656 research outputs found

    A P-type ATPase importer that discriminates between essential and toxic transition metals

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    Transition metals, although being essential cofactors in many physiological processes, are toxic at elevated concentrations. Among the membrane-embedded transport proteins that maintain appropriate intracellular levels of transition metals are ATP-driven pumps belonging to the P-type ATPase superfamily. These metal transporters may be differentiated according to their substrate specificities, where the majority of pumps can extrude either silver and copper or zinc, cadmium, and lead. In the present report, we have established the substrate specificities of nine previously uncharacterized prokaryotic transition-metal P-type ATPases. We find that all of the newly identified exporters indeed fall into one of the two above-mentioned categories. In addition to these exporters, one importer, Pseudomonas aeruginosa Q9I147, was also identified. This protein, designated HmtA (heavy metal transporter A), exhibited a different substrate recognition profile from the exporters. In vivo metal susceptibility assays, intracellular metal measurements, and transport experiments all suggest that HmtA mediates the uptake of copper and zinc but not of silver, mercury, or cadmium. The substrate selectivity of this importer ensures the high-affinity uptake of essential metals, while avoiding intracellular contamination by their toxic counterparts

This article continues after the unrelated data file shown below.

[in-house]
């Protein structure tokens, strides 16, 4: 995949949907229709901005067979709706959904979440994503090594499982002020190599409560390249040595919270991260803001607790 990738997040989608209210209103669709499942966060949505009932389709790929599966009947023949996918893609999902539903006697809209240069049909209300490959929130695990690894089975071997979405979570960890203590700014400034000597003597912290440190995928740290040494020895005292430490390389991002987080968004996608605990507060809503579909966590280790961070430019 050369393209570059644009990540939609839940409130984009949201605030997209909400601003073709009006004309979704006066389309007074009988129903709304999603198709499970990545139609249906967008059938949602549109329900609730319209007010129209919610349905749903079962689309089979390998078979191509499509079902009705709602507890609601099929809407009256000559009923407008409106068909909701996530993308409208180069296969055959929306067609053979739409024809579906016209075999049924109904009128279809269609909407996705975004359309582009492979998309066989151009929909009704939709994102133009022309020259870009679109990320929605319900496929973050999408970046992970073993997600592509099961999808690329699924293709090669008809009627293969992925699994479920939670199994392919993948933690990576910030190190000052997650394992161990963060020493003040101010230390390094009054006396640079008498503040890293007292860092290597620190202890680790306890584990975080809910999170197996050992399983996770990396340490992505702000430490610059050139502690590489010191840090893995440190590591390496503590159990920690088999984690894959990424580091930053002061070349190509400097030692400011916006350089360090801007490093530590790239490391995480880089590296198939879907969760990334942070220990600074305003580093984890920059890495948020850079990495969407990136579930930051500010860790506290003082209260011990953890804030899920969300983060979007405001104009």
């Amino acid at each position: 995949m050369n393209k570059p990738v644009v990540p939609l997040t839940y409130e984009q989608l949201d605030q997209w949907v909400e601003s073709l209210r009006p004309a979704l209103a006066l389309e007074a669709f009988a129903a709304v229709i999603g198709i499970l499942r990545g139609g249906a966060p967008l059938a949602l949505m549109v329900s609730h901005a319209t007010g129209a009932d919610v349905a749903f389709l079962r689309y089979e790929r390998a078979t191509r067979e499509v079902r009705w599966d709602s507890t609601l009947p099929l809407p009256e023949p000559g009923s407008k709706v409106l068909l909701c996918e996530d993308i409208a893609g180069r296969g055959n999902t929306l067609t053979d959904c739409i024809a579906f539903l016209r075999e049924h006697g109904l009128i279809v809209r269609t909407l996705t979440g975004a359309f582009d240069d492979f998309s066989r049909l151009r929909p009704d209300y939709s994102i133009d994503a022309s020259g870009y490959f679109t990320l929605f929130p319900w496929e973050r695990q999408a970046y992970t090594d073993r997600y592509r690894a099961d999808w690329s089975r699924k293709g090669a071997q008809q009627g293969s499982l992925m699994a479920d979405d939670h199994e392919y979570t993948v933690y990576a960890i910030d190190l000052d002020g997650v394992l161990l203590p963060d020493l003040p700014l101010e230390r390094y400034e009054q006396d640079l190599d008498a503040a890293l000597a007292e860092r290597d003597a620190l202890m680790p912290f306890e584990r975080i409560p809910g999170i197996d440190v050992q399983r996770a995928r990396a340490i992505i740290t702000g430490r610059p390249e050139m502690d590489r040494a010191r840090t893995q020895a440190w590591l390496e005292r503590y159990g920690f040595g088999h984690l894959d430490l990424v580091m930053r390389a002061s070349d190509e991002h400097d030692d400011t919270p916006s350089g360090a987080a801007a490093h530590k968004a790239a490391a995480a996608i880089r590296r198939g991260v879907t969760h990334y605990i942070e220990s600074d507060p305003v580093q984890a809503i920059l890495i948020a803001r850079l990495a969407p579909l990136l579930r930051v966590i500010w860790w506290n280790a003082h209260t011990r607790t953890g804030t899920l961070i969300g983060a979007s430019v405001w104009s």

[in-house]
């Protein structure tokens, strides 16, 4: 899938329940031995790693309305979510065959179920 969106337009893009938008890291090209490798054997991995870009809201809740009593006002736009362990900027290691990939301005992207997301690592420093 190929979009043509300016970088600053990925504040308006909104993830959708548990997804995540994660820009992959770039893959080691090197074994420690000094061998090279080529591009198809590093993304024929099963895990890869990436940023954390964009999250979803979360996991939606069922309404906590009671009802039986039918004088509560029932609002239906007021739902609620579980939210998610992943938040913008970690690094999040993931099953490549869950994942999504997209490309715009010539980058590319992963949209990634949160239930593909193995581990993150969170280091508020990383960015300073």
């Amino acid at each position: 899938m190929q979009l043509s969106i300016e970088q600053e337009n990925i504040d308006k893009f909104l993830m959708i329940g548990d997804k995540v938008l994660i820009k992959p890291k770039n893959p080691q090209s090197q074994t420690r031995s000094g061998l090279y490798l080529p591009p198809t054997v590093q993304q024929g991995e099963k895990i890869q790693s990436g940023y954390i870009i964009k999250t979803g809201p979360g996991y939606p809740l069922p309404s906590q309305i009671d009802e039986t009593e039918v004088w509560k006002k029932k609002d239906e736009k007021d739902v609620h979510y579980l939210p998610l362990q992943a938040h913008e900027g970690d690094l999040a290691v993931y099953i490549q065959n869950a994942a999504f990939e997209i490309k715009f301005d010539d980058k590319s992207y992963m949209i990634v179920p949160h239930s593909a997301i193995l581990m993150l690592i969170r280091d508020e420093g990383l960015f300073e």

Could recombinant insulin compounds contribute to adenocarcinoma progression by stimulating local angiogenesis?

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    Negative effects on the progression of adenocarcinomas by hyperinsulinaemia and the insulin analogue glargine (A21Gly,B31Arg,B32Arg human insulin) have recently been suggested. Most actions of this insulin analogue have hitherto been explained by direct stimulation of growth potential of neoplastic cells and by its IGF-1 related properties. However, insulin-stimulated angiogenesis could be an additional factor involved in tumour progression and clinical outcomes associated with cancer. Five types of human adenocarcinoma (breast, colon, pancreas, lung and kidney) were evaluated for the presence of insulin receptors (IRs) on angiogenic structures. In an in vitro angiogenesis assay, various commercially available insulin compounds were evaluated for their potential to increase capillary-like tube formation of human microvascular endothelial cells (hMVEC). Insulin compounds used were: human insulin, insulin lispro (B28Lys,B29Pro human insulin), insulin glargine and insulin detemir (B29Lys[e-tetradecanoyl],desB30 human insulin). Insulin receptors were found to be strongly expressed on the endothelium of microvessels in all evaluated adenocarcinomas, in addition to variable expression on tumour cells. Low or no detectable expression of IRs was seen on microvessels in extratumoral stroma. Incubation with commercially available insulin compounds increased capillary-like tube formation of hMVEC in vitro. Our results suggest that all tested insulin compounds may stimulate tumour growth by enhancing local angiogenesis. Future studies need to confirm the association between insulin therapy in type 2 diabetes and tumour progressio